Vaccinium macrocarpon can be found in most provinces of Canada, Washington State to California on the west coast and Minnesota to Maine, down to North Carolina and across to Tennessee (with the exception of Kentucky). The American Cranberry is threatened in Tennessee and endangered in Illinois. Just like its 'little sister', the American Cranberry loves boggy and wet areas, but does not need this type of soil to grow. Full sun is preferred to partial shade and the plants will produce more berries in the sunniest locations. This plant, along with the small cranberry, is evergreen and prefers an acidic soil. It flowers all summer and begins to develop those great berries in late summer. One word of caution - cover your developing fruit if you want to eat it, as the birds and animals will feast on the berries until they are gone. These berries will not make it past the first week or so once they become ripe and if you want to collect them - keep track of when they begin to turn bright red! Cranberries are usually grown in man-made bogs for production but do not need to be flooded in order to give up their berries. Just a little fun fact: all of the cranberries grown for commercial use and derived from Vaccinium macrocarpon are found only in the Pine Barrens of New Jersey and on Cape Cod. Isn't that amazing! To grow this wonderful little plant in your garden, you just need a good sandy loam or loamy soil and bright sun. They are very low maintenance and will give you years of pleasure. They can be bought as seeds and are carried by several online nurseries and seed companies. Here is a description of the American Cranberry from Whatcom Seed Company (

"The American Cranberry (Vaccinium macrocarpon) offers tremendous potential for the home gardener. Contrary to popular belief, cranberries do not require a bog or wetland for successful culture. The plant is a low, spreading evergreen with a fine texture. Pinkish flowers appear in spring and are followed by the red fruit in the fall. The small leaves can become purple or bronze in the winter. Plant 2 feet apart for a solid ground cover or use in hanging baskets and planters for a delicate cascading effect. Plant in full sun or partial shade in acidic soil. Protect from spring frosts for most consistent yields. About 9" in height."

Another great member of the Vaccinium genus is the blueberry! There are several species of blueberries in different parts of the United States and Canada. They include:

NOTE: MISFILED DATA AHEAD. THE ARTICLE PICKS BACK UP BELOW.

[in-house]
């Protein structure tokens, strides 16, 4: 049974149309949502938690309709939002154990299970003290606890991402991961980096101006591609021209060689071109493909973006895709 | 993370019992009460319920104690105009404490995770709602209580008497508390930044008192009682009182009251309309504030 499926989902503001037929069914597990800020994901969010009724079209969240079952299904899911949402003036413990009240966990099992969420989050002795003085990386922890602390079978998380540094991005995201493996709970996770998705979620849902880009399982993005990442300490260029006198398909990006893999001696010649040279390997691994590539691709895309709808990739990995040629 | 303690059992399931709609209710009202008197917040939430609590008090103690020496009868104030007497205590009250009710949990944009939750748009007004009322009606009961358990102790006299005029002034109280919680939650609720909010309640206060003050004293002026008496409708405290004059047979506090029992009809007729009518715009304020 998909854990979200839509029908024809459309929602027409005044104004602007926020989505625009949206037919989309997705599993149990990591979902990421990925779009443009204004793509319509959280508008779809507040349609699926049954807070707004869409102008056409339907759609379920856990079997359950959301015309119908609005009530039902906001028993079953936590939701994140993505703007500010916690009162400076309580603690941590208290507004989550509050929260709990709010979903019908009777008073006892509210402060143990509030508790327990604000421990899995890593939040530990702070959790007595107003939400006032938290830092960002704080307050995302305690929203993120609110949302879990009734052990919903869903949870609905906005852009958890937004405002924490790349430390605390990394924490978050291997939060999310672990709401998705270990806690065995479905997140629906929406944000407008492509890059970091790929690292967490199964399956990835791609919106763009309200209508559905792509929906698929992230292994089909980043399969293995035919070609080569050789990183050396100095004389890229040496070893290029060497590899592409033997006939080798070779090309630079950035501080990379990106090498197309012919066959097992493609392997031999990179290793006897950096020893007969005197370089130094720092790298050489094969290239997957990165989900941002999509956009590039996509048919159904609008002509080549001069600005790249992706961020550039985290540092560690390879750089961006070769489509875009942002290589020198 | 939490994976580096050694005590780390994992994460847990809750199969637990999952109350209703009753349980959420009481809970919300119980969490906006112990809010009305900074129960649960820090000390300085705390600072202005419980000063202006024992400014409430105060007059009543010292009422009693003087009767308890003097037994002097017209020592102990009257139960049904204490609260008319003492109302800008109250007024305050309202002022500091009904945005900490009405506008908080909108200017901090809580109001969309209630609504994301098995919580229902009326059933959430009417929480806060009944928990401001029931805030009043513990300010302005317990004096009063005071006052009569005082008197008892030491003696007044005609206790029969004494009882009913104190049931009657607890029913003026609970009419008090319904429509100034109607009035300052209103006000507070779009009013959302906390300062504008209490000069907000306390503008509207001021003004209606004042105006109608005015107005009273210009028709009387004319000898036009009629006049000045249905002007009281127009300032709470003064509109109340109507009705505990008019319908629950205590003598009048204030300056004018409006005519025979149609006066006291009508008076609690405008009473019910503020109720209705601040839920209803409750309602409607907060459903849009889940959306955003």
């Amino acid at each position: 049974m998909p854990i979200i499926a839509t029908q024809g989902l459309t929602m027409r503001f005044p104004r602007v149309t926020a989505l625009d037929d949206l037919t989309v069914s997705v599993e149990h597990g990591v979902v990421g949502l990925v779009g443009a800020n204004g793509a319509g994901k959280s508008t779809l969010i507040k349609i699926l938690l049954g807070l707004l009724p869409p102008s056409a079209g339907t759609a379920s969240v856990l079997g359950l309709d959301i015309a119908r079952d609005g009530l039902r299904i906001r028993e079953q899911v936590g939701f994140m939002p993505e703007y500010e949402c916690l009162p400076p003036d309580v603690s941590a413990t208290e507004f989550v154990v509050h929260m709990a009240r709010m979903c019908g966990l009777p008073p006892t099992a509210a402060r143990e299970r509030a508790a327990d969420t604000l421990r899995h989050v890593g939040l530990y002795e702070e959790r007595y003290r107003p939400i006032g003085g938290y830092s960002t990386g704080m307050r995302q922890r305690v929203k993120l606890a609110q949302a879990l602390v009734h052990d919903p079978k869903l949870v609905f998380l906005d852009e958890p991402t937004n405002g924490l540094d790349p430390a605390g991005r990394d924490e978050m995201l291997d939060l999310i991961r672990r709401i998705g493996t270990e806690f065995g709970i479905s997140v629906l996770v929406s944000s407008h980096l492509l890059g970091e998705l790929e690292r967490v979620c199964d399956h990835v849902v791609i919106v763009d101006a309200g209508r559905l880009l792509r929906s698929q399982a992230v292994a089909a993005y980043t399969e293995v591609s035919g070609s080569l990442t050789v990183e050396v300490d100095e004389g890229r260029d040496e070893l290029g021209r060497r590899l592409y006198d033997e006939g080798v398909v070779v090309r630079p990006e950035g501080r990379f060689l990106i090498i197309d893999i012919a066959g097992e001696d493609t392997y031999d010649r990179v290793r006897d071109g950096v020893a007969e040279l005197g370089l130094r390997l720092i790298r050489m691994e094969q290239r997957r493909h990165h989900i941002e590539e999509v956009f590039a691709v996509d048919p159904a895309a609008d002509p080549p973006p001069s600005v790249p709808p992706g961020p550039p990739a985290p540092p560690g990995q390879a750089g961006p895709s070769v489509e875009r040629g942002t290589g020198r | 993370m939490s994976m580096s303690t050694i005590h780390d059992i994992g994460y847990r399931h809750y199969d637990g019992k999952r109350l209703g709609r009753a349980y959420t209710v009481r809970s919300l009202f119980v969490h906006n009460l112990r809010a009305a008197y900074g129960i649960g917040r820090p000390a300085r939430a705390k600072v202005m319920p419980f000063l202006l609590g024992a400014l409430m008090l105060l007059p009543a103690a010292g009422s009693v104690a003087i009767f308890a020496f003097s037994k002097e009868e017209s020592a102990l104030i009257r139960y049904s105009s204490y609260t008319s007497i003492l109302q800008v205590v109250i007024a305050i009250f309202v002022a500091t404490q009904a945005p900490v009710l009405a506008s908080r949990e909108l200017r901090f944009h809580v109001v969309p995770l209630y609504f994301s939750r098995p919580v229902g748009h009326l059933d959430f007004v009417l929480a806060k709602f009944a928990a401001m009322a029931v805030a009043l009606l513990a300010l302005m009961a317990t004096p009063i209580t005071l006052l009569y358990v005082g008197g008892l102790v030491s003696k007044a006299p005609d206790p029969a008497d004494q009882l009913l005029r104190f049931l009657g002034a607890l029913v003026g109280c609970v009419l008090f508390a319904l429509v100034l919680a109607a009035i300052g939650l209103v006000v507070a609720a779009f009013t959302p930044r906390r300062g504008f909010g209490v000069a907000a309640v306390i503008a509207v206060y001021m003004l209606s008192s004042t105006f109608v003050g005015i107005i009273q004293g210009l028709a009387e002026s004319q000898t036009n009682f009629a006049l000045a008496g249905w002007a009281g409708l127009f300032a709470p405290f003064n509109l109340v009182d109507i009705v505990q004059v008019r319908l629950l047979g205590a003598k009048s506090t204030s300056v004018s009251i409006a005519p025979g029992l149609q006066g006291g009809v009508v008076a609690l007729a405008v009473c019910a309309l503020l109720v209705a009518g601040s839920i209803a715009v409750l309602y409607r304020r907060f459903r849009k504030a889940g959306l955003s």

Vaccinium angustifolium (Lowbush Blueberry) whose native range is from Manitoba to Labrador and south to Nova Scotia in Canada. In the United States it can be found from Maine and Minnesota to Iowa and Virginia.
Vaccinium boreale (Northern Blueberry) whose native range in Canada is Quebec and Labrador and in the United States from New York north to Maine.
Vaccinium caesariense (New Jersey Blueberry)found in the United States along the east coast from Maine to Florida (except in CT, DE, VT, WV)
Vaccinium corymbosum (Northern Highbush Blueberry) native to AL, AR, CT, DC, DE, GA, IL, IN, KY, LA, MA, MD, ME, MI, MS, NC, NH, NJ, NY, OH, OK, PA, RI, SC, TN, TX, VA, VT, WA, WI, WV.
Vaccinium darrowii (Southern Highbush Blueberry) native to AL, FL, GA, LA, MS.
Vaccinium elliottii (Elliott Blueberry) native to AL, AR, FL, GA, LA, MS, NC, SC, TN, TX, VA
Vaccinium formosum (southern blueberry) native to AL, FL, GA, MD, NC, NJ, SC, VA

Whew! I hope this list gives you an idea of how easy it is to grow our native blueberry! As with the cranberry, blueberries need sun and plenty of water for the best berry harvest, but they do differ from the cranberry in that they don't need as much water and can be grown almost anywhere in your garden where they will get a lot of sun. Both the northern highbush and lowbush blueberries are found growing wild in Delaware, Pennsylvania, and New Jersey woods and are easy to spot in the spring and summer with their wonderful white flowers. Beginning in mid July and continuing to mid September, the fruits will begin to ripen and its time to pick the berries!
Blueberries are not as popular in the home garden as they should be due to what some people call their 'acidic soil requirements'. One way to reduce this problem is to grow blueberries that are native to your state or region! Not everyone can grow the Northern Blueberry! Check out the blueberry that is native to your area and plan to buy and grow some soon! Remember - not only do these great plants feed the native wildlife - they feed you too! Start checking out those blueberry pie recipes!!
Until next time - keep dreaming and planning your native garden!